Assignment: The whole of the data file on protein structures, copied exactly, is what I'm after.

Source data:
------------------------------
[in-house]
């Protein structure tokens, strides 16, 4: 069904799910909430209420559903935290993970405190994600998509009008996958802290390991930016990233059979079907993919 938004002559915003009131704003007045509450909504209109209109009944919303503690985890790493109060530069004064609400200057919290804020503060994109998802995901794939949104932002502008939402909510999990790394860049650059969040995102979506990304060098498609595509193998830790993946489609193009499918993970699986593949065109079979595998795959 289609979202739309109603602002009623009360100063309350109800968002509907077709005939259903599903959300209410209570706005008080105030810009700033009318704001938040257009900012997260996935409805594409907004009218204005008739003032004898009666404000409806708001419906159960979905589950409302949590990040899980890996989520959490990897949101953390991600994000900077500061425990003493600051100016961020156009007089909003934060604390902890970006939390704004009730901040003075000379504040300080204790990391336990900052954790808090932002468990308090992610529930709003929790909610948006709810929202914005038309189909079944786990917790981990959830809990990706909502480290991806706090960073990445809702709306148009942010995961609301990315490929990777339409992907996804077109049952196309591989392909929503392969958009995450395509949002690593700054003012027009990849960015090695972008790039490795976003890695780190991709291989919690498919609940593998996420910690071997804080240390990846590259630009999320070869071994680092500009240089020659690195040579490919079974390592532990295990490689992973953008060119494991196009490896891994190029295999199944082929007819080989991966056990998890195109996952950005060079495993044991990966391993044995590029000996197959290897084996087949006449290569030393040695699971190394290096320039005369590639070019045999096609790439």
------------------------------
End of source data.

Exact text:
[in-house]
């Protein structure tokens, strides 16, 4: 069904799910909430209420559903935290993970405190994600998509009008996958802290390991930016990233059979079907993919 938004002559915003009131704003007045509450909504209109209109009944919303503690985890790493109060530069004064609400200057919290804020503060994109998802995901794939949104932002502008939402909510999990790394860049650059969040995102979506990304060098498609595509193998830790993946489609193009499918993970699986593949065109079979595998795959 289609979202739309109603602002009623009360100063309350109800968002509907077709005939259903599903959300209410209570706005008080105030810009700033009318704001938040257009900012997260996935409805594409907004009218204005008739003032004898009666404000409806708001419906159960979905589950409302949590990040899980890996989520959490990897949101953390991600994000900077500061425990003493600051100016961020156009007089909003934060604390902890970006939390704004009730901040003075000379504040300080204790990391336990900052954790808090932002468990308090992610529930709003929790909610948006709810929202914005038309189909079944786990917790981990959830809990990706909502480290991806706090960073990445809702709306148009942010995961609301990315490929990777339409992907996804077109049952196309591989392909929503392969958009995450395509949002690593700054003012027009990849960015090695972008790039490795976003890695780190991709291989919690498919609940593998996420910690071997804080240390990846590259630009999320070869071994680092500009240089020659690195040579490919079974390592532990295990490689992973953008060119494991196009490896891994190029295999199944082929007819080989991966056990998890195109996952950005060079495993044991990966391993044995590029000996197959290897084996087949006449290569030393040695699971190394290096320039005369590639070019045999096609790439």